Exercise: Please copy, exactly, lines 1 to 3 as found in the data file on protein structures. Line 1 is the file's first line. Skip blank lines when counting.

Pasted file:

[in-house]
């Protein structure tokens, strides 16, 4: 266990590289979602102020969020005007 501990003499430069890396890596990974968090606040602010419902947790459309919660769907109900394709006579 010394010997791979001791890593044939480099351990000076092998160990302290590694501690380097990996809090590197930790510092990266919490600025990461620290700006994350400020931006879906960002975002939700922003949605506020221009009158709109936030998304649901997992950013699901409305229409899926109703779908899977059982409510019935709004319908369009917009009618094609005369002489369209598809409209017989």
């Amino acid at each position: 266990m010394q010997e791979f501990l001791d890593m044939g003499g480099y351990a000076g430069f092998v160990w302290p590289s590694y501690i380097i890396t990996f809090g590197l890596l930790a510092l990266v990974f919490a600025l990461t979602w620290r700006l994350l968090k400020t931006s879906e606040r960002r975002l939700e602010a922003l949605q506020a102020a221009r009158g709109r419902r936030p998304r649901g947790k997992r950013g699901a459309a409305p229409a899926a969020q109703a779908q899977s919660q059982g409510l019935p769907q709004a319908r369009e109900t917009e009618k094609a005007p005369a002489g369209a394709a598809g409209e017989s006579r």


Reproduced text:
[in-house]
């Protein structure tokens, strides 16, 4: 266990590289979602102020969020005007 501990003499430069890396890596990974968090606040602010419902947790459309919660769907109900394709006579 010394010997791979001791890593044939480099351990000076092998160990302290590694501690380097990996809090590197930790510092990266919490600025990461620290700006994350400020931006879906960002975002939700922003949605506020221009009158709109936030998304649901997992950013699901409305229409899926109703779908899977059982409510019935709004319908369009917009009618094609005369002489369209598809409209017989």
């Amino acid at each position: 266990m010394q010997e791979f501990l001791d890593m044939g003499g480099y351990a000076g430069f092998v160990w302290p590289s590694y501690i380097i890396t990996f809090g590197l890596l930790a510092l990266v990974f919490a600025l990461t979602w620290r700006l994350l968090k400020t931006s879906e606040r960002r975002l939700e602010a922003l949605q506020a102020a221009r009158g709109r419902r936030p998304r649901g947790k997992r950013g699901a459309a409305p229409a899926a969020q109703a779908q899977s919660q059982g409510l019935p769907q709004a319908r369009e109900t917009e009618k094609a005007p005369a002489g369209a394709a598809g409209e017989s006579r």